1

I have a plugin that is listening to the onOrderComplete event within commerce. I am able to get the email address like this:

craft()->on('commerce_orders.onOrderComplete', function (Event $event) {
    $event->params['order']->email;  // name@email.com

});

I can see the Id in the log, but since I'm in the order class, I'm not sure how to get to it. I can see customerId:

$event->params['order']->customerId; // 3

But I've noticed the customerId and the userId are different. I need to be able to get the logged in userId vs. the customerId

When I try getting just the id, I get the product id back (Which is what I would expect).

$event->params['order']->id;  // 123

To relate to the twig side it would be something like this (obviously won't work):

$event->params['order']['currentUser']->id;  // 12

Here is a part of the log:

...
[_attributes:Craft\BaseModel:private] => Array
(
    [enabled] => 1
    [archived] => 0
    [locale] => en_us
    [localeEnabled] => 1
    [itemTotal] => 375
    [baseDiscount] => 0
    [baseShippingCost] => 0
    [totalPrice] => 375
    [totalPaid] => 375.00
    [billingAddressId] => 122
    [shippingAddressId] => 123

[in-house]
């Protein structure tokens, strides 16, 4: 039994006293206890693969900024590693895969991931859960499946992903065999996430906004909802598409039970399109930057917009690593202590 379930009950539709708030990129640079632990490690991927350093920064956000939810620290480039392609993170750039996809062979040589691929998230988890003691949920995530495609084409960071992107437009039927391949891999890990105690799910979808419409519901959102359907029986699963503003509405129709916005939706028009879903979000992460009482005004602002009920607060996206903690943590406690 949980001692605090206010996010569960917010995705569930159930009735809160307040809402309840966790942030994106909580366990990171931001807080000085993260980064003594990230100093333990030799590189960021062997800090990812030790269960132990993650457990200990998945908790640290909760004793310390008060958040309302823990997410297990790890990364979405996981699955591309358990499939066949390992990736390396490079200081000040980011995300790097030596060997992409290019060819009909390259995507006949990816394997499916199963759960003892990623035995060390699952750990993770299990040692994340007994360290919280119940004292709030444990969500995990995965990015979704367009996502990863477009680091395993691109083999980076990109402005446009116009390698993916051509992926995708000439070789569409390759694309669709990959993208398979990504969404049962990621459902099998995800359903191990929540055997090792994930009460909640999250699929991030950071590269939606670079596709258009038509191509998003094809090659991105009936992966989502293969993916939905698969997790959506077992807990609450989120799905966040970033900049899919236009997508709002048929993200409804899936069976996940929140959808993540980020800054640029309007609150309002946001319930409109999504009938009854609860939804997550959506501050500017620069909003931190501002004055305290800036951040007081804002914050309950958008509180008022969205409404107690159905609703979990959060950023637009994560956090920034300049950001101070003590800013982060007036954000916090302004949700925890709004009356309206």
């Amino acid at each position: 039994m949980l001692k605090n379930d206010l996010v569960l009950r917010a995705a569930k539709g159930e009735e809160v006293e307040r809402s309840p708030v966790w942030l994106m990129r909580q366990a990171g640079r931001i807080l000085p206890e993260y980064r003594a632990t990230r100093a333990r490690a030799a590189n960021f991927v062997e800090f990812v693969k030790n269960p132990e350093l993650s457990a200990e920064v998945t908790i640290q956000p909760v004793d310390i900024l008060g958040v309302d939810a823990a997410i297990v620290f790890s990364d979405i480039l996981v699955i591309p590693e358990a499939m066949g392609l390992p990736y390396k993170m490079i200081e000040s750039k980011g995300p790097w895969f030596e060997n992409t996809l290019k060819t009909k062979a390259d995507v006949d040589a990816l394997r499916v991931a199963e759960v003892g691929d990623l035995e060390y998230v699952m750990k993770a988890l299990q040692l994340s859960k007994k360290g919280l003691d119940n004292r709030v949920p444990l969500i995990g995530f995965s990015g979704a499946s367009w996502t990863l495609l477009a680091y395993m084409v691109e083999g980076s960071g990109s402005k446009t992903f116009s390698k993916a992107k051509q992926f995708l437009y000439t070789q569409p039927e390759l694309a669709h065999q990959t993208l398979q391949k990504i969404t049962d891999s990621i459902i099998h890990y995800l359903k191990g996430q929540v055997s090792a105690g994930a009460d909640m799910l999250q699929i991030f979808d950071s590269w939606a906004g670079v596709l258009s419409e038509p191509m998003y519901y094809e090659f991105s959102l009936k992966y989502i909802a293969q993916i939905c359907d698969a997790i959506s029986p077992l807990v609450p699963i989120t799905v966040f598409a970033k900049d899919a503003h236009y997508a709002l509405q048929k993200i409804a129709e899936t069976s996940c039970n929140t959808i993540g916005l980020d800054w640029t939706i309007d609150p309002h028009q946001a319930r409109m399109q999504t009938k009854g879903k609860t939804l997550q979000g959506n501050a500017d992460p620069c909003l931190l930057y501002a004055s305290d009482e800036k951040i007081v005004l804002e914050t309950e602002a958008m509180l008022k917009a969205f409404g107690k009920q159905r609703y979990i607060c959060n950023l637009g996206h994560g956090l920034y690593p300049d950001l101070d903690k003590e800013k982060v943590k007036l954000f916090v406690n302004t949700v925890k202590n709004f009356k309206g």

[paymentMethodId] => 1
    [customerId] => 3
    [id] => 12   //  <-- This guy right here
    [orderStatusId] => 1
...
  • Are all of your orders going to be with logged in users or do you have a guest checkout workflow? – Brad Bell Dec 11 '15 at 2:13
  • They will always be logged in. You must have an account on my site in order to purchase a product. – Damon Dec 11 '15 at 2:49
  • Unless I'm missing something isn't currentUser what you're looking for? – Brad Bell Dec 11 '15 at 2:51
4

Since this is happening from the onOrderComplete event, the easiest way to get the currently logged in user is with UserSessionService::getUser():

$user = craft()->userSession->getUser();

Alternatively, if you want to go through the actual Commerce_OrderModel that was passed as a parameter on the event, you can do this:

$user = $event->params['order']->getCustomer()->getUser();

Either way, it’s a good idea to verify that $user gets set to something, just in case:

if ($user) {
    // ...
}
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